On his way to the Nobel prize, Douglass C. North traveled a
long, ideological road from Karl Marx to Adam Smith.
As a college student at the University of California at
Berkeley in the 1940s and later as a young economics professor in
the 1950s, North found Marxism to be "the only organized theory
around" that explained the Depression and "provided an intellectual
explanation of what was going on in the world."
In the decades since, North has become one of the nation's
leading economic innovators, developing his own organized theory of
the world. That theory is a modern-day version of the laissez-faire
doctrine of limited government propounded by Adam Smith in the 18th
To North, the key to economic development is for a nation's
institutions to provide incentives to growth by protecting private
property and contracts.
Until now, North's has been an iconoclastic view whose
adherents were in the minority among economists. "Intellectually,
he has never been bothered about being outside the mainstream,"
says Lee Benham, the Washington University professor instrumental
in luring North to the university a decade ago.
"He's 72, but he goes to conferences and accuses his younger
colleagues of being old fogies. He has been in professional combat
all his life, with most of the professors in his field disagreeing
with him most of the time."
At a news conference on Tuesday, North smiled when asked if the
Nobel prize offered vindication. "You're darn right it does," he
Later, while crossing the campus to a reception of colleagues
and students, he remarked, "It's a long job to persuade people when
there is a paradigm in the profession, so I did not expect to see a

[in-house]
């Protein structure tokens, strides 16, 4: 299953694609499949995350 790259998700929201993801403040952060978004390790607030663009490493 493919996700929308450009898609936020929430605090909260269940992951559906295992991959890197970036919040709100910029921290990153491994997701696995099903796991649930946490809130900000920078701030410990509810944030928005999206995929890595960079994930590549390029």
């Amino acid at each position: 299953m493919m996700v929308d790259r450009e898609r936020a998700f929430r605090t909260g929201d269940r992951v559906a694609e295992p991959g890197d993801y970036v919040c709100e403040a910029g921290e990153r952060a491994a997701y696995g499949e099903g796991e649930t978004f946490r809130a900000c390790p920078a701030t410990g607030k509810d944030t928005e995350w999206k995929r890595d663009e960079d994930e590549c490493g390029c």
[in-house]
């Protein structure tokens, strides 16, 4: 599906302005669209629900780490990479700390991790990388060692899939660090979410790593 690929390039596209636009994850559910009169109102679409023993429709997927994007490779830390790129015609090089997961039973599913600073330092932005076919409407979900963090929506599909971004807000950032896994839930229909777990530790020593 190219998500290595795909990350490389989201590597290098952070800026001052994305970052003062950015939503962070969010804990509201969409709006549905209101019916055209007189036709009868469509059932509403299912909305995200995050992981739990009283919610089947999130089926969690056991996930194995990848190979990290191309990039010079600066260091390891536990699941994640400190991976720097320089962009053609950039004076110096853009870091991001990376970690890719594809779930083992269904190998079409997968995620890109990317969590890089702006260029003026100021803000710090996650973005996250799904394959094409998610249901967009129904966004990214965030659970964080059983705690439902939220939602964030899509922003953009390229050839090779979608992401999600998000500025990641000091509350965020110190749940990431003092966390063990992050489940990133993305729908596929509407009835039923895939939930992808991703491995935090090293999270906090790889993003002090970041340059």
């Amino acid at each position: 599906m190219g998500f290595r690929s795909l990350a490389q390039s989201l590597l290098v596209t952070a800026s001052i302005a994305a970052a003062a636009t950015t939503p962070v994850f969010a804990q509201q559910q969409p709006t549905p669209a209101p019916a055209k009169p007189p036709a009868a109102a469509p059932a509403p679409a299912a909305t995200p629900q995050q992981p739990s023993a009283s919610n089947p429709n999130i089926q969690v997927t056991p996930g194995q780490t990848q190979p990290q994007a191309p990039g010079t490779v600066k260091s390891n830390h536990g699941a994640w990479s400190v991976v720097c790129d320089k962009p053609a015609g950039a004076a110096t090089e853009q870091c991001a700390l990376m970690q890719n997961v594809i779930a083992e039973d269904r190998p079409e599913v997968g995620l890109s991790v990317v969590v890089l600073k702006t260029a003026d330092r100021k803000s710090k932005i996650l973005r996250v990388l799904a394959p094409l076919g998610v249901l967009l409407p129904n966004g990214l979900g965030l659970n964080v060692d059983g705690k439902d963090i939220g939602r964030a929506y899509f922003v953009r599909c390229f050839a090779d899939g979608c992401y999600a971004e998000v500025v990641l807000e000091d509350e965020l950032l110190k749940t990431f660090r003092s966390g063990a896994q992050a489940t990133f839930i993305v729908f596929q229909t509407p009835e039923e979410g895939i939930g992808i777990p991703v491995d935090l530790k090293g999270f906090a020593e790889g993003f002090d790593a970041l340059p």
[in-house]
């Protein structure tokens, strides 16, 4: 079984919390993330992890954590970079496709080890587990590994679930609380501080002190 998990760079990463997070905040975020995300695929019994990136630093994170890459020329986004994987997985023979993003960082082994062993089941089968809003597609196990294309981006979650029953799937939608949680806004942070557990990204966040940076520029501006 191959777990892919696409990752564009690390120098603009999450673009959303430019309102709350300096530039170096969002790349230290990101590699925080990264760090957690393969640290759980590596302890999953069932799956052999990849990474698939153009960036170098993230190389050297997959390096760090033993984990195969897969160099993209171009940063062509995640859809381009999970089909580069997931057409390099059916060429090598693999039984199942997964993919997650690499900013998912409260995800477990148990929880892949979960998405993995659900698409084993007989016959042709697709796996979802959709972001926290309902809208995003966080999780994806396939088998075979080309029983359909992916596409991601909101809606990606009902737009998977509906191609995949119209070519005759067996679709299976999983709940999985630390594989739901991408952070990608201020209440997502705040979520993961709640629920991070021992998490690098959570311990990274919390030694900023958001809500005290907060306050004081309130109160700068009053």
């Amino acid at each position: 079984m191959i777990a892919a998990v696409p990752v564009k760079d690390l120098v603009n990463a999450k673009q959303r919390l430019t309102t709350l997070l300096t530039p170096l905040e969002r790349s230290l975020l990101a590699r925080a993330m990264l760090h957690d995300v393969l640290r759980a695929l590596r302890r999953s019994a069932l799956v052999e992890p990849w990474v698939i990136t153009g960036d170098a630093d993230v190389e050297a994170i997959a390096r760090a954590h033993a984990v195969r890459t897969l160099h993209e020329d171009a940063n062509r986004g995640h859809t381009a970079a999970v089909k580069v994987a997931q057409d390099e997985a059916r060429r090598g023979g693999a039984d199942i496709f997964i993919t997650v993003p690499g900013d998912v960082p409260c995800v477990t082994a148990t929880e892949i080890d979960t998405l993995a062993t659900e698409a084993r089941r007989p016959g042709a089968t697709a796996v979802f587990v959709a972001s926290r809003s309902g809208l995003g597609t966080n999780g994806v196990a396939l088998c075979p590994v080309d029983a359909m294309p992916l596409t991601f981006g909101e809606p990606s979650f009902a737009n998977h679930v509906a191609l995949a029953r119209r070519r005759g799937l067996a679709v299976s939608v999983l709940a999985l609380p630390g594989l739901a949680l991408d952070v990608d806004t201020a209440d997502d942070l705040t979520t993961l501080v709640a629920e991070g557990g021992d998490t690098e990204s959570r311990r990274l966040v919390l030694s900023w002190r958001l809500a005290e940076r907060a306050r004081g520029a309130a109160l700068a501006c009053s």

big change before I died."
In each of North's ideological incarnations, he has focused on
one simple question: Why are some societies rich and others poor?
With memories of the Depression still fresh, North thought Marx
provided the answer. But after he became an economics professor at
the University of Washington in the 1950s, his Marxist leanings
began to fall away over chess games with colleague Dan Gordon. The
two discussed economics over rooks and knights, and "Gordon won all
of the arguments."
Ready To Challenge
Early in the 1960s, North was ready to take on the first
convention of the profession. He argued that the mathematical rigor
of quantitative economic analysis should be injected into economic
North and other leaders of this "new economic history movement"
- called cliometrics - reanalyzed historical economic data and
debunked long-accepted explanations for historical developments.
For example, they challenged the explanation for the industrial
revolution that still appears in every child's history text. They
concluded that new inventions, such as the steam engine, did not
have as big an impact on the rapid economic growth in England as
historians had assumed.
Similarly, Robert Fogel, the University of Chicago professor
who shared the Nobel with North, concluded that the railroad had
not had the decisive impact on the development of the American West
ascribed to it in historical accounts. …